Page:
Individuals who experience female-perpetrated sexual assault (FPSA) are underrepresented in the sexual victimization literature. Much of the existing research on FPSA centers on child welfare-involved families and convicted or incarcerated female sexual offenders, with limited research devoted to victims of FPSA. The current study included a diverse sample of 138 community adults who experienced one or more incident of FPSA, and sought to (a) describe individuals who experienced FPSA, including their overall trauma exposure, (b) describe perpetrator age and relationship to the respondent, (c) explore whether respondents labeled FPSA as sexual assault and disclosed it to others, and (d) examine the prevalence of depressive and posttraumatic symptoms in this population. Of the respondents, 61.6% experienced childhood FPSA, 18.8% experienced adulthood FPSA, and 19.6% experienced both childhood and adulthood FPSA. Survivors of FPSA were highly trauma exposed; 71.7% reported a male-perpetrated victimization, over 90% reported any childhood sexual abuse, over 60% reported any adulthood victimization, 55.1% reported victimizations in both childhood and adulthood, and 78.3% endorsed any revictimization. Perpetrators of FPSA were often known individuals, including friends, family members, babysitters, and romantic partners. Incidents of female perpetrators co-offending with males accounted for only 5.5%-8.5% of FPSA events, contrary to myths about female offending. Incidents of FPSA were often labeled as sexual assault in retrospect, but only 54.3% of respondents ever disclosed an incident of FPSA. Depressive and posttraumatic symptoms were common. Results indicate FPSA is typically perpetrated by individuals acting alone who are known to and close to the victim. Incidents of FPSA may not be labeled as sexual abuse or assault at the time of the event, are not frequently disclosed, and may carry long-term mental health consequences for survivors. Significant research efforts are needed to better identify and help these underrecognized, highly trauma burdened survivors of violence.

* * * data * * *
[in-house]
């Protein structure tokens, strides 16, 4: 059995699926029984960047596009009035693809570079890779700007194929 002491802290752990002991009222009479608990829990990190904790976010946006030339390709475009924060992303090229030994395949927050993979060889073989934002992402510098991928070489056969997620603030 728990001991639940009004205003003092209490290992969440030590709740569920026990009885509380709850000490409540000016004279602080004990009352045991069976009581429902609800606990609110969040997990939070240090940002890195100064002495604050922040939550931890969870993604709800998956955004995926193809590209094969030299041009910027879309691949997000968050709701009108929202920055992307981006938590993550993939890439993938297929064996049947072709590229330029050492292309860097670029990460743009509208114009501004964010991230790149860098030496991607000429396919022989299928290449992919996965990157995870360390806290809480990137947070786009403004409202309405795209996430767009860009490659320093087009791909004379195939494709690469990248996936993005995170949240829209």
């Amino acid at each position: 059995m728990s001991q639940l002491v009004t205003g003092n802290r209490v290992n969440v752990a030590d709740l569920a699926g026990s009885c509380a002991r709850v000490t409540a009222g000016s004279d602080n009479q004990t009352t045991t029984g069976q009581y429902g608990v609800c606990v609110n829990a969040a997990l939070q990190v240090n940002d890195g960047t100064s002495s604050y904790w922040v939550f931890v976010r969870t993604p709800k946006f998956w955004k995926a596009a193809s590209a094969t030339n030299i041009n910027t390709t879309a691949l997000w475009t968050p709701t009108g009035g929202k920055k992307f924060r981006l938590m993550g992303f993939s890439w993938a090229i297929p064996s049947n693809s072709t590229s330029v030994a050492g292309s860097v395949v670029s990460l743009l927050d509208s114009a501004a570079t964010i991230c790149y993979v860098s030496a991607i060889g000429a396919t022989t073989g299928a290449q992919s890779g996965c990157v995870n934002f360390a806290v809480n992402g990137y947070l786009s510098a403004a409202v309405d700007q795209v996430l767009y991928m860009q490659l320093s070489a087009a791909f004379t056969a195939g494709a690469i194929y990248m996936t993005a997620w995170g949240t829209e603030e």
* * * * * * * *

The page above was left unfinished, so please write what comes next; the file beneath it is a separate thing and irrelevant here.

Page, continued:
Keywords: Female perpetrator; child abuse; child sexual abuse; female offender; sexual abuse; sexual assault; sexual victimization.